PINOCCHIO (2022)

September 8, 2022

Greetings again from the darkness. Once upon a time … in 1880 (or so) … writer Carlo Collodi (aka Lorenzini) had his original “Story of a Marionette” published. The story of his character Pinocchio has since been told to countless children through just about every possible form of media. The classic Disney animated feature film from 1940 won two Oscars (song, score) and the recent 2019 Italian film version received two Oscar nominations. So why is it that we continue to find new ways to tell the story? Well, because the messages are crucial for kids to understand: pay attention to your conscience, beware of temptations, and decisions have consequences. Of course, anytime a filmmaker re-imagines a classic, folks will line up to shout about how unnecessary it is. However, with a kids’ movie, we must recognize that expectations and tastes have shifted. It’s a bit more challenging to get today’s kids to pay attention for 90 minutes.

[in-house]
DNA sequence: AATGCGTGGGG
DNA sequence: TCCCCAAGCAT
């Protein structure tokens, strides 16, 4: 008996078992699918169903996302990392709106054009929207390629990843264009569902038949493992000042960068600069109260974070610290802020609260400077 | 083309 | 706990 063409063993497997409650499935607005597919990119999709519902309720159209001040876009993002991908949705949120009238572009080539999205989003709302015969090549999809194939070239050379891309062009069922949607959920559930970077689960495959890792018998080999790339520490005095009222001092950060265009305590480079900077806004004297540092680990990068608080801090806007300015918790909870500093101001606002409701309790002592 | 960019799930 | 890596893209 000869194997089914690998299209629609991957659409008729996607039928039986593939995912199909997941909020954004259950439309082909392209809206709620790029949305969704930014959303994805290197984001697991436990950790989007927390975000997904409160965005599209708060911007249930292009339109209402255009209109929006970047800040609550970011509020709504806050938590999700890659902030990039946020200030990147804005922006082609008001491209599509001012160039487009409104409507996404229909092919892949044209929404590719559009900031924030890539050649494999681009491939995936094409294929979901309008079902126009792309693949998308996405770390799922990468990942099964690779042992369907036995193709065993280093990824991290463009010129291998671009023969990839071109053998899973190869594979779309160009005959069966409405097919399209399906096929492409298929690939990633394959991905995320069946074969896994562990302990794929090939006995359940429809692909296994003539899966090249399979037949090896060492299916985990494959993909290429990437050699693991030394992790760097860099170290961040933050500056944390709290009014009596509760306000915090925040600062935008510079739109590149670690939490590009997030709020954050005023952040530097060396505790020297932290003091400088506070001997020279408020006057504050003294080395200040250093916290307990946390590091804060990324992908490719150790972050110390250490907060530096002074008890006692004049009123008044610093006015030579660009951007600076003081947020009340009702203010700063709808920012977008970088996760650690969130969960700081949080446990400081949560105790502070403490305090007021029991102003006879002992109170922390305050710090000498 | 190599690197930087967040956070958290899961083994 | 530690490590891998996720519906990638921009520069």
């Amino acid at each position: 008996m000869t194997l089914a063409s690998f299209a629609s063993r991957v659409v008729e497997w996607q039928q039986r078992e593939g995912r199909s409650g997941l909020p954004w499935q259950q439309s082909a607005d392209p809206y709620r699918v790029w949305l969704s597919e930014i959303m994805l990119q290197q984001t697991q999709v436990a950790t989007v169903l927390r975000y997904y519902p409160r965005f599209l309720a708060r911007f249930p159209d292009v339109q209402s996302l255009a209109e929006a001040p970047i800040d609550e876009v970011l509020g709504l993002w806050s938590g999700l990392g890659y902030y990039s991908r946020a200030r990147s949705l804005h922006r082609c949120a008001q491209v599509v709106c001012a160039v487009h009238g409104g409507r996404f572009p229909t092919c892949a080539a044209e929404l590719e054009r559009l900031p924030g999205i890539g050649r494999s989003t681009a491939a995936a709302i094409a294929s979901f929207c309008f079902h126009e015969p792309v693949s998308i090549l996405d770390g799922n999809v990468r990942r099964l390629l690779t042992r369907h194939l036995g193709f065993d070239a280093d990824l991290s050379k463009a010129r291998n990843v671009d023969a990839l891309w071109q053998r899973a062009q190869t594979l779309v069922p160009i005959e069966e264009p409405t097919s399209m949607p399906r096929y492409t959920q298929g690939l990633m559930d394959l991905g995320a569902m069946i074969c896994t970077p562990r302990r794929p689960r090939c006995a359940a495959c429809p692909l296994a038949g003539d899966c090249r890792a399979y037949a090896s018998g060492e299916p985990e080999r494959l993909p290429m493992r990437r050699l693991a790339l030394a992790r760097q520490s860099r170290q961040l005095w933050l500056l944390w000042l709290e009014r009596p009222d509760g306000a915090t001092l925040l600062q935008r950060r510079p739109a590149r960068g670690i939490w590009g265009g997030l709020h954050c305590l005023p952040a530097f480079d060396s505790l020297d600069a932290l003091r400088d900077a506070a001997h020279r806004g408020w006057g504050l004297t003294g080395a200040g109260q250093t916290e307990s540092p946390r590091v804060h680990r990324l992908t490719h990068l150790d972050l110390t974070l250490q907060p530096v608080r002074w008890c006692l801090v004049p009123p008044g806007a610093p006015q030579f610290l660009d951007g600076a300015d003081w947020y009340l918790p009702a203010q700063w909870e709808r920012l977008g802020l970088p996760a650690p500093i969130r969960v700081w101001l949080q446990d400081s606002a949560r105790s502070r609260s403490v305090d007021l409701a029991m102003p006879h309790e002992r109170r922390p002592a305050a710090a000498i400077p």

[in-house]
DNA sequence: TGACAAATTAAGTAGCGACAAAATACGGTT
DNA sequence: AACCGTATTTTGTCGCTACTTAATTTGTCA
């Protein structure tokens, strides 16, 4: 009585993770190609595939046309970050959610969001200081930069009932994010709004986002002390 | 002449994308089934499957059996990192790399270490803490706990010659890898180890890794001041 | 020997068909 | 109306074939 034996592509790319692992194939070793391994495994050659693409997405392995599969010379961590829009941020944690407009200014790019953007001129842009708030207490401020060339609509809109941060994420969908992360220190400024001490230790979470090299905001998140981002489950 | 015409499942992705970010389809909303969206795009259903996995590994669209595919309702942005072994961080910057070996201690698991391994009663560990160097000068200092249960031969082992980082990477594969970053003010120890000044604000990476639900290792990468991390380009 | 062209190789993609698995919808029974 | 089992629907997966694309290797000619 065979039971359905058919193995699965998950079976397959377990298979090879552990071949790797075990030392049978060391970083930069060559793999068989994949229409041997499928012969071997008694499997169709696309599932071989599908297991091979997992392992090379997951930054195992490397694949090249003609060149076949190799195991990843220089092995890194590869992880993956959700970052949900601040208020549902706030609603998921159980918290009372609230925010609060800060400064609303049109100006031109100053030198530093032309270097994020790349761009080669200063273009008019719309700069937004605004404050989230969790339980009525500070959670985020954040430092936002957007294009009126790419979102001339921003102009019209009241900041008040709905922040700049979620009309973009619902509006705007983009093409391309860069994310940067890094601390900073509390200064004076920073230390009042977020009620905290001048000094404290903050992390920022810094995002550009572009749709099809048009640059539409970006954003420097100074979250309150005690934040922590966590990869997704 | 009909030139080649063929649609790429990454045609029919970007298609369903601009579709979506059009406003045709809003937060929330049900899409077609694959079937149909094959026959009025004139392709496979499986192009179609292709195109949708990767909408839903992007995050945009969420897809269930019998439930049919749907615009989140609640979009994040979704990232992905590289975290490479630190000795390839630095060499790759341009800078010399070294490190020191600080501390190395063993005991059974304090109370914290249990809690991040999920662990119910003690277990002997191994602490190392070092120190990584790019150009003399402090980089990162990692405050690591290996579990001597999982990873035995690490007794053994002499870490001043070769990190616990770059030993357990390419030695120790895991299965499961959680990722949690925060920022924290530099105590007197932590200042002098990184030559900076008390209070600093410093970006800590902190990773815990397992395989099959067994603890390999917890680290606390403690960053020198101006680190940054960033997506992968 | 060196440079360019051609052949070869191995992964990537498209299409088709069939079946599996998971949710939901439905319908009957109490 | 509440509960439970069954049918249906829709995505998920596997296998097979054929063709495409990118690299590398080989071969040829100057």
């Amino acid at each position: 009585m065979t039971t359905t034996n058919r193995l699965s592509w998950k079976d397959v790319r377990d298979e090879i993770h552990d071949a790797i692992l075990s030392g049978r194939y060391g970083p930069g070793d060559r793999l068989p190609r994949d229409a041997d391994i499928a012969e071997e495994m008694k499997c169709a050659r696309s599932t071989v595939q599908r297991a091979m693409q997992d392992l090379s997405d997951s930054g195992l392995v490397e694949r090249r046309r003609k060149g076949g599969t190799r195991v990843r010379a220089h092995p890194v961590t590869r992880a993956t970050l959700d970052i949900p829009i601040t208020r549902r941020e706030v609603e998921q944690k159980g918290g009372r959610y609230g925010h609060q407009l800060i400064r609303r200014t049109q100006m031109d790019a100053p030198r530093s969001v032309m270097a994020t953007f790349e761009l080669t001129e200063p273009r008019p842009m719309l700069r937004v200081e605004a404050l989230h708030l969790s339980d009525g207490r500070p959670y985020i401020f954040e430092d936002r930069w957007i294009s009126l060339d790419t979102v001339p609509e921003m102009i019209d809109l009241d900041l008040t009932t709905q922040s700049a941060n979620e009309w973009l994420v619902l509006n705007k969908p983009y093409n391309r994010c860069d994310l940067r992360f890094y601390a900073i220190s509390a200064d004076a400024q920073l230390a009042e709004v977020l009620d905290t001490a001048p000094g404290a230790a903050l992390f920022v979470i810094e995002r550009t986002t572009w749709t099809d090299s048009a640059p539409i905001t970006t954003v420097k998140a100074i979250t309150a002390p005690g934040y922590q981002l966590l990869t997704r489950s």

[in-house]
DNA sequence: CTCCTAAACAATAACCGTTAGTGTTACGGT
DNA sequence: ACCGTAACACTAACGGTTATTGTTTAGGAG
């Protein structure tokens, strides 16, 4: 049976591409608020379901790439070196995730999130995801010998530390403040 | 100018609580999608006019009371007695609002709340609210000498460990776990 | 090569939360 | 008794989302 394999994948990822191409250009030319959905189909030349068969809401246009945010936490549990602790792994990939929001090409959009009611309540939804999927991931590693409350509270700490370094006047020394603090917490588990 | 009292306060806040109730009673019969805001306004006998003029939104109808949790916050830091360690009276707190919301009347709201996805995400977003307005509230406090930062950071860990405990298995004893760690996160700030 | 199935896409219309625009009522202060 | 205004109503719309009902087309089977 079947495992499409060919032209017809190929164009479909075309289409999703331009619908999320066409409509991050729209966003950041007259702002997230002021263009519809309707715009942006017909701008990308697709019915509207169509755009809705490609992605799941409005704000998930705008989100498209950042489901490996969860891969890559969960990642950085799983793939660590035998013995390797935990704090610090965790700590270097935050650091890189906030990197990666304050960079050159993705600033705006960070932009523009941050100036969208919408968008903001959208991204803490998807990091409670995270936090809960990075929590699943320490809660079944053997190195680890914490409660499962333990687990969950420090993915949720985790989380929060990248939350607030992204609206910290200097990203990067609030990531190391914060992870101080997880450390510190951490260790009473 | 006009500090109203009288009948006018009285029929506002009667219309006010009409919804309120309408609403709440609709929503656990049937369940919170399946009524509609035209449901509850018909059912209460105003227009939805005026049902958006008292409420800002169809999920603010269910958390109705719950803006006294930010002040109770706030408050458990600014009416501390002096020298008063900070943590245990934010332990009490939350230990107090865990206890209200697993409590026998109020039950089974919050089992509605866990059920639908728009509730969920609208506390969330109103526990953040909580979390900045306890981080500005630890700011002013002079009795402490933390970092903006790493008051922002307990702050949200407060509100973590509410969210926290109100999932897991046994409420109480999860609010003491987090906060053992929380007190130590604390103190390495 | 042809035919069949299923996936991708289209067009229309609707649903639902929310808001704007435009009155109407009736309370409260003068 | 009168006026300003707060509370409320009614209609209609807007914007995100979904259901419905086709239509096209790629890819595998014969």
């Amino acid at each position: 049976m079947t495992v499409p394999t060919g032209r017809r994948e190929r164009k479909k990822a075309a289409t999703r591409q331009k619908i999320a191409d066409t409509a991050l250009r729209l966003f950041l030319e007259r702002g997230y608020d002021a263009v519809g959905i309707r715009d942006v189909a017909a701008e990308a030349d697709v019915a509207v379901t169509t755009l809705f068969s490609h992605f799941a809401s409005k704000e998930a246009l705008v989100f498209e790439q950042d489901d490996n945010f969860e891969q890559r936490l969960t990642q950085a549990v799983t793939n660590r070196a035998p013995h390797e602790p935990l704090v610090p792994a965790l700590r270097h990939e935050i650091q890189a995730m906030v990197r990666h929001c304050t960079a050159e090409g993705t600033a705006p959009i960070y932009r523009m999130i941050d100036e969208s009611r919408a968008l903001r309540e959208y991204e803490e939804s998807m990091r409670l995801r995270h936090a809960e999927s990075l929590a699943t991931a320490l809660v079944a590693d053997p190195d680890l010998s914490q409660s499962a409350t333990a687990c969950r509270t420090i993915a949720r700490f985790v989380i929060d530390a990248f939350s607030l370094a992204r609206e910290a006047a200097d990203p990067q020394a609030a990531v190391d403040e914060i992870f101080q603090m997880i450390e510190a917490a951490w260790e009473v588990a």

This version comes to us from Disney as a Live Action film enhanced with computer animation. No, Pinocchio isn’t played by a real person, and in fact, there are only a few real actors on screen – the most important being Oscar winner Tom Hanks as Geppetto. However, the computer-generated Pinocchio (looking almost identical to the 1940 animated version) interacts with both human actors and other computer-generated characters, almost always in a seamless manner.

The film opens as our narrator (Jiminy Cricket) explains that we are in for a “humdinger of a tale.” We soon see low-talking Geppetto (Oscar winner Tom Hanks) in his shop of ‘Toys, Clocks, and Oddments.” He’s busy crafting, and talking to, a wooden puppet meant to fill the void that has left Geppetto a grieving man. His fantastical wall of cuckoo clocks features beloved Disney characters, including the instantly recognizable Jessica Rabbit from WHO FRAMED ROGER RABBIT (1988). That film, as well as this one, were directed by Robert Zemeckis (an Oscar winner for FORREST GUMP, 1994). Mr. Zemeckis was also one of the screenwriters along with Chris Weitz and Simon Farnaby.